He also spoke about the government’s efforts to fight corruption by taking action against corrupt officials. “In Saudi Arabia we have a system called administrative intelligence to monitor corruption in government departments,” Al-Ghamdi said.
King Abdullah recently beefed up the Kingdom’s monitoring agencies by adding 1,200 employees, he added.
Faisal Al-Subaie, 26, who works in the oil sector, pointed out that Saudi Islamic scholars including the late Sheikh Abdul Aziz bin Baz have opposed demonstrations as un-Islamic practice.
Sheikh Muhammad Othaimeen, another prominent scholar who died in 2000, also rejected demonstrations saying it would cause chaos and confusion and harm the public.
Meanwhile, the Council of Senior Islamic Scholars issued a statement on Sunday, forbidding demonstrations and public protests.
“The council affirms that demonstrations are forbidden in this country. The correct way in Shariah of realizing common interest is by consultation, which is what the Prophet Muhammad (peace be upon him) established,” said the council, which is chaired by Grand Mufti Sheikh Abdul Aziz Al-Asheikh.
“Reform and advice should not be via demonstrations and ways that provoke strife and division and this is what the religious scholars of this country in the past and now have forbidden and warned against,” the council said in a statement carried by the Saudi Press Agency.
Semoga segala yang telah berlaku, sedang berlaku dan akan berlaku itu membawa kebaikan kepada ummah dan penghayatan Islam. Pergolakan yang berlaku di rantau arab akan meninggalkan kesan yang mendalam kepada ummah di seluruh dunia.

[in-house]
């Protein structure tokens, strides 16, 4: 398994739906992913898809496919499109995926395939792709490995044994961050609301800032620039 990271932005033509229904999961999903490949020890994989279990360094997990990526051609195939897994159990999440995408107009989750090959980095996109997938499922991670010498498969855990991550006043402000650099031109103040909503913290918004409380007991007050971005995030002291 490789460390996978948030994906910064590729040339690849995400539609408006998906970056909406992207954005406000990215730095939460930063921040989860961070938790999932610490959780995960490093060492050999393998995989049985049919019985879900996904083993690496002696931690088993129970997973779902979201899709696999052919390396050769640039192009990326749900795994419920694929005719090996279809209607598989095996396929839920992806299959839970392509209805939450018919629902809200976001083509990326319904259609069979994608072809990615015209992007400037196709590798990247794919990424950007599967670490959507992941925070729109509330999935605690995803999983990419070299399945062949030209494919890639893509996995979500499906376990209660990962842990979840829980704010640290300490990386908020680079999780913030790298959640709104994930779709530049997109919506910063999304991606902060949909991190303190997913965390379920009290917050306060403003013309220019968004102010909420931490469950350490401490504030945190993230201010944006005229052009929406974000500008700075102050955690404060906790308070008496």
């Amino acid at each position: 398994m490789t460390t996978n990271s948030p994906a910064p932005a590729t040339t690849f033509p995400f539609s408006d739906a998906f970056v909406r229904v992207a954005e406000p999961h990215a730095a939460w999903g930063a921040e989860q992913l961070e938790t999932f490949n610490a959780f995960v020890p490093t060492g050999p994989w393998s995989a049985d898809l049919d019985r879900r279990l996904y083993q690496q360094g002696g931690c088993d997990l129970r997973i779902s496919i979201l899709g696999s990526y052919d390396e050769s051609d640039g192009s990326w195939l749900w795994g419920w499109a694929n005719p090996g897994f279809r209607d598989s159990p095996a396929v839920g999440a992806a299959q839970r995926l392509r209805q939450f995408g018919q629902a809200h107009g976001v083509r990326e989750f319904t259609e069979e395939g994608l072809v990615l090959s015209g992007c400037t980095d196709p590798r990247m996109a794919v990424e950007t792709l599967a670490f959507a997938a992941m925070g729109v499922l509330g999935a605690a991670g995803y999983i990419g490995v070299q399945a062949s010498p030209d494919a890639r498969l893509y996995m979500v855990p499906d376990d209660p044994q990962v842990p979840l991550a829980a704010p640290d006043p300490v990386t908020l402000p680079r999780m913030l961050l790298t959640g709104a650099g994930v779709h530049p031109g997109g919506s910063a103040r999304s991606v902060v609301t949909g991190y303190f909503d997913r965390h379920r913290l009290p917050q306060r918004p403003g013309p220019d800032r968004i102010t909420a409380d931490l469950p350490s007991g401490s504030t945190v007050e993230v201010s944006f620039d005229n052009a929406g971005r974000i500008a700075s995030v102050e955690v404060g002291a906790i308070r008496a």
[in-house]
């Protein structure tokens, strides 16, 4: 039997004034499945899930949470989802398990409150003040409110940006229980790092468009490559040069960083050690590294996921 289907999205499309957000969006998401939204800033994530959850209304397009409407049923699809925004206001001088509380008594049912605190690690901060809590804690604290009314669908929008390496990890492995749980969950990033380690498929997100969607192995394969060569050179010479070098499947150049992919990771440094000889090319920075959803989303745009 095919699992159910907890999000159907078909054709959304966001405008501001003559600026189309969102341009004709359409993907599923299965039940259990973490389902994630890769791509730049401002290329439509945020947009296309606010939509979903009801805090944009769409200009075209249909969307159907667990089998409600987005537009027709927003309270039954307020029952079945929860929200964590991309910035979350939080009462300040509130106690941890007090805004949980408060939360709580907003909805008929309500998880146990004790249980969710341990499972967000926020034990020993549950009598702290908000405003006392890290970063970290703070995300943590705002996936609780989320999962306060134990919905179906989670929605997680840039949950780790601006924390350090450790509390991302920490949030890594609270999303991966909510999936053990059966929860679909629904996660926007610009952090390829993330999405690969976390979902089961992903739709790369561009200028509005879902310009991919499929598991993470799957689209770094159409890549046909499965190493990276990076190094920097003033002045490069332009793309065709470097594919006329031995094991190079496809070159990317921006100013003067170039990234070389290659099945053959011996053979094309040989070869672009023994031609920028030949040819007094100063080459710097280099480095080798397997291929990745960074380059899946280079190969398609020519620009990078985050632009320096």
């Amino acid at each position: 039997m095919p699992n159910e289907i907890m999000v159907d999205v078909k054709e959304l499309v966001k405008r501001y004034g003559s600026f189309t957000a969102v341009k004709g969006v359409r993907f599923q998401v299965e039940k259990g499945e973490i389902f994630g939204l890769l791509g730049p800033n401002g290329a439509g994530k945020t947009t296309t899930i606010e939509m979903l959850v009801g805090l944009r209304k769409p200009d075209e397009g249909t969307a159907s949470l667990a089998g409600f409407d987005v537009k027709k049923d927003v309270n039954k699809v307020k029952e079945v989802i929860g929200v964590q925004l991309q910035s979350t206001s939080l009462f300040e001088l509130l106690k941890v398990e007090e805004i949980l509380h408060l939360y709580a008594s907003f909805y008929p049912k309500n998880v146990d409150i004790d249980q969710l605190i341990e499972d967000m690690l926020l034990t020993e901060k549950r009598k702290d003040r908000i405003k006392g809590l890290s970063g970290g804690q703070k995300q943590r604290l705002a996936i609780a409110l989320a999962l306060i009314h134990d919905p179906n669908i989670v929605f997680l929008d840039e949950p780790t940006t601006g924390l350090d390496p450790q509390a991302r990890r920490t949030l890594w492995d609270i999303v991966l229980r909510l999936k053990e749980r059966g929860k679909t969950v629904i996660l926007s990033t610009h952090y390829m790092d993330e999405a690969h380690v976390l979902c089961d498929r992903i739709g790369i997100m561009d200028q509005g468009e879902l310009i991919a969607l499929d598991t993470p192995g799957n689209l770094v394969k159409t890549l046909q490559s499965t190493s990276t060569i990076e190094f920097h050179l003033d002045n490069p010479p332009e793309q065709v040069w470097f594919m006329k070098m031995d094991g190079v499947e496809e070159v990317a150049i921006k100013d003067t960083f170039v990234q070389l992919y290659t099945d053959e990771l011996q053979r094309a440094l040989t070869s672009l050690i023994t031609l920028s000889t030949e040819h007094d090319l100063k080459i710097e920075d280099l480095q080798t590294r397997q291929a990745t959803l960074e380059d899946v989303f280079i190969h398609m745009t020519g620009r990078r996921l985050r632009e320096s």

Lebih daripada 200 tahun yang lalu, seorang Syaikh, Syaikh Muhammad Ibn Abdul Wahab yang bergabung dengan penguasa tempatan dari keluarga as-Saud di Diriyyah, pekan kecil di Najd itu telah memberi kesan yang mendalam kepada ummah di seluruh dunia sehingga ke hari ini.
Hal sedemikian berlaku ketika masyarakat belum terdedah kepada budaya internet, ketika maklumat lambat tersebar, ketika perhubungan antara dua rantau yang berjauhan agak sukar. Maka dapatlah kita bayangkan 'impact' perkembangan yang sedang berlaku sekarang ini kepada ummah di seluruh dunia ketika kita dalam ruang zaman yang serba laju secara relative-nya. Semoga di dalam segala hal pun ,kita termasuk dalam golongan yang disejahterakan Allah.
Tulisan ini mengingatkan saya kepada buku kecil tulisan Ustaz Rasul Dahri yang bertemakan demonstrasi jalanan itu adalah amalan khawarij pada tahun-tahun demostrasi reformasi berlaku di Kuala Lumpur. Begitu juga dengan beberapa siri dalam U-tube, yang mana Ustaz Rasul Dahri mendedahkan 'penyelewengan aqidah' Ikhwanu al-Muslimin. Ustaz Rasul Dahri consistent dalam pegangannya, dia tidak pula anjal kerana mengikut liuk popularity, tidak sebagaimana pragmatic-nya (kalau tidak pun opportunistic) sikap tokoh minda tajdid , MAZA. Saya lebih menghormati perbezaan faham dari seorang yang teguh pada fahamannya, walaupun bertentangan dengan fahaman kita berbanding dengan yang tidak mempunyai tulang belakang yang tegak kerana asyik meluncur gelombang populariti!